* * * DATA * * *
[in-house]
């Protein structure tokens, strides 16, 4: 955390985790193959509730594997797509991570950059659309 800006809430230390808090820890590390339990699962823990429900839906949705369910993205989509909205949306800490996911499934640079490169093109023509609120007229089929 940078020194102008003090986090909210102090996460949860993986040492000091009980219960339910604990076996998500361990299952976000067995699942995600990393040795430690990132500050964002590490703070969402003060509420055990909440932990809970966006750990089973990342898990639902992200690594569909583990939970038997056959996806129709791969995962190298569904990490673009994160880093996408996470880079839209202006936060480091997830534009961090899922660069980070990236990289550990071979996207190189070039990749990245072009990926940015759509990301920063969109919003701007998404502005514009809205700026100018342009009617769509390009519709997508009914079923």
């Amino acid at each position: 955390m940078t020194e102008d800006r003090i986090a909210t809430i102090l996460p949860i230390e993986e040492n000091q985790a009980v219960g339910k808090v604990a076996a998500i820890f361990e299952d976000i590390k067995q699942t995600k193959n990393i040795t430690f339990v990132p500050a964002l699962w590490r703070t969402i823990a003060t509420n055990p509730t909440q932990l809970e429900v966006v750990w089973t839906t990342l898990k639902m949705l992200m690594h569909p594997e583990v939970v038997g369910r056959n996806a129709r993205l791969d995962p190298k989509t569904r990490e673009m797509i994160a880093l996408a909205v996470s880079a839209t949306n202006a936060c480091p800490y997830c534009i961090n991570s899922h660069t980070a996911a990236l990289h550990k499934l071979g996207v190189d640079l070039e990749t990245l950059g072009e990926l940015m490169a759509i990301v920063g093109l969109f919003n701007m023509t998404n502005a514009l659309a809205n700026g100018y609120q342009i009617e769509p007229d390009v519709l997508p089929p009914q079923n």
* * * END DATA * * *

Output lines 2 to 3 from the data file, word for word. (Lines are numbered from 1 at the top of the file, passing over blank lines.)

């Protein structure tokens, strides 16, 4: 955390985790193959509730594997797509991570950059659309 800006809430230390808090820890590390339990699962823990429900839906949705369910993205989509909205949306800490996911499934640079490169093109023509609120007229089929 940078020194102008003090986090909210102090996460949860993986040492000091009980219960339910604990076996998500361990299952976000067995699942995600990393040795430690990132500050964002590490703070969402003060509420055990909440932990809970966006750990089973990342898990639902992200690594569909583990939970038997056959996806129709791969995962190298569904990490673009994160880093996408996470880079839209202006936060480091997830534009961090899922660069980070990236990289550990071979996207190189070039990749990245072009990926940015759509990301920063969109919003701007998404502005514009809205700026100018342009009617769509390009519709997508009914079923």
């Amino acid at each position: 955390m940078t020194e102008d800006r003090i986090a909210t809430i102090l996460p949860i230390e993986e040492n000091q985790a009980v219960g339910k808090v604990a076996a998500i820890f361990e299952d976000i590390k067995q699942t995600k193959n990393i040795t430690f339990v990132p500050a964002l699962w590490r703070t969402i823990a003060t509420n055990p509730t909440q932990l809970e429900v966006v750990w089973t839906t990342l898990k639902m949705l992200m690594h569909p594997e583990v939970v038997g369910r056959n996806a129709r993205l791969d995962p190298k989509t569904r990490e673009m797509i994160a880093l996408a909205v996470s880079a839209t949306n202006a936060c480091p800490y997830c534009i961090n991570s899922h660069t980070a996911a990236l990289h550990k499934l071979g996207v190189d640079l070039e990749t990245l950059g072009e990926l940015m490169a759509i990301v920063g093109l969109f919003n701007m023509t998404n502005a514009l659309a809205n700026g100018y609120q342009i009617e769509p007229d390009v519709l997508p089929p009914q079923n």